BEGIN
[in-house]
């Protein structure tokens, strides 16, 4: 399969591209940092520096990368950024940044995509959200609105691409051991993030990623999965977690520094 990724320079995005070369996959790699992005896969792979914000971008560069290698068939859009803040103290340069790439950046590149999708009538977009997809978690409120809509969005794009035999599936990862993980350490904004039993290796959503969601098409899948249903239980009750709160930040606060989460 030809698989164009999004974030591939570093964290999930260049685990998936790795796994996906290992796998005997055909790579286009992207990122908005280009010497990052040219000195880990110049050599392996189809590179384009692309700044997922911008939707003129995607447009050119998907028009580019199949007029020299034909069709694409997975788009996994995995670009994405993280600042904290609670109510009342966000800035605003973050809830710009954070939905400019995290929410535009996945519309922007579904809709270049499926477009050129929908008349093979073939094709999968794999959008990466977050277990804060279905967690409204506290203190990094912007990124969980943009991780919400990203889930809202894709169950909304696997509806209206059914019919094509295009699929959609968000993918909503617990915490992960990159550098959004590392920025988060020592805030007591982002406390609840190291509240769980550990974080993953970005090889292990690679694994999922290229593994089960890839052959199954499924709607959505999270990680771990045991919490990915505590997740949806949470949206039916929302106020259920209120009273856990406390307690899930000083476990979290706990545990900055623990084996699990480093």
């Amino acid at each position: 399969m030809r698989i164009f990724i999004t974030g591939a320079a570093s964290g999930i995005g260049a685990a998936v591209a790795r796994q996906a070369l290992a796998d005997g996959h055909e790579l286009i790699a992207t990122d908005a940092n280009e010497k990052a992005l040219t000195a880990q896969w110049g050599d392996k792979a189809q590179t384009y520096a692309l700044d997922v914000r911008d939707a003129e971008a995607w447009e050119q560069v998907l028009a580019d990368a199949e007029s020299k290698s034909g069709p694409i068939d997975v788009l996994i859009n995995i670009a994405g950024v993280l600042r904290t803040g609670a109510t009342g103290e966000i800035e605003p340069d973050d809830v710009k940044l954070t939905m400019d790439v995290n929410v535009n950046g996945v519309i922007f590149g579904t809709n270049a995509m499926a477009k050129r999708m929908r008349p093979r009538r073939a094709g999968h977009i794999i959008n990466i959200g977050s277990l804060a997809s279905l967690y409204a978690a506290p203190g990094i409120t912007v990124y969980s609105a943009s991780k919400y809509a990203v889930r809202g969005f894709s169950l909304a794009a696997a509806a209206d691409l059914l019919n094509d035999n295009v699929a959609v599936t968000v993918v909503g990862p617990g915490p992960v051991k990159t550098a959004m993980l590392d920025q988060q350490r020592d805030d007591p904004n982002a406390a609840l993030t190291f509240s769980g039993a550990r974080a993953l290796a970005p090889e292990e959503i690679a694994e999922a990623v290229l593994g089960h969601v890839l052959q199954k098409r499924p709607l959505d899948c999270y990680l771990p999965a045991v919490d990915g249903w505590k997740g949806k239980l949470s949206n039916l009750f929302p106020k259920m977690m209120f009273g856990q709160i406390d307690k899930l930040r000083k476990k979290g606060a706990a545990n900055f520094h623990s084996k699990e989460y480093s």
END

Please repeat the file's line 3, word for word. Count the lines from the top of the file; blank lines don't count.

């Amino acid at each position: 399969m030809r698989i164009f990724i999004t974030g591939a320079a570093s964290g999930i995005g260049a685990a998936v591209a790795r796994q996906a070369l290992a796998d005997g996959h055909e790579l286009i790699a992207t990122d908005a940092n280009e010497k990052a992005l040219t000195a880990q896969w110049g050599d392996k792979a189809q590179t384009y520096a692309l700044d997922v914000r911008d939707a003129e971008a995607w447009e050119q560069v998907l028009a580019d990368a199949e007029s020299k290698s034909g069709p694409i068939d997975v788009l996994i859009n995995i670009a994405g950024v993280l600042r904290t803040g609670a109510t009342g103290e966000i800035e605003p340069d973050d809830v710009k940044l954070t939905m400019d790439v995290n929410v535009n950046g996945v519309i922007f590149g579904t809709n270049a995509m499926a477009k050129r999708m929908r008349p093979r009538r073939a094709g999968h977009i794999i959008n990466i959200g977050s277990l804060a997809s279905l967690y409204a978690a506290p203190g990094i409120t912007v990124y969980s609105a943009s991780k919400y809509a990203v889930r809202g969005f894709s169950l909304a794009a696997a509806a209206d691409l059914l019919n094509d035999n295009v699929a959609v599936t968000v993918v909503g990862p617990g915490p992960v051991k990159t550098a959004m993980l590392d920025q988060q350490r020592d805030d007591p904004n982002a406390a609840l993030t190291f509240s769980g039993a550990r974080a993953l290796a970005p090889e292990e959503i690679a694994e999922a990623v290229l593994g089960h969601v890839l052959q199954k098409r499924p709607l959505d899948c999270y990680l771990p999965a045991v919490d990915g249903w505590k997740g949806k239980l949470s949206n039916l009750f929302p106020k259920m977690m209120f009273g856990q709160i406390d307690k899930l930040r000083k476990k979290g606060a706990a545990n900055f520094h623990s084996k699990e989460y480093s």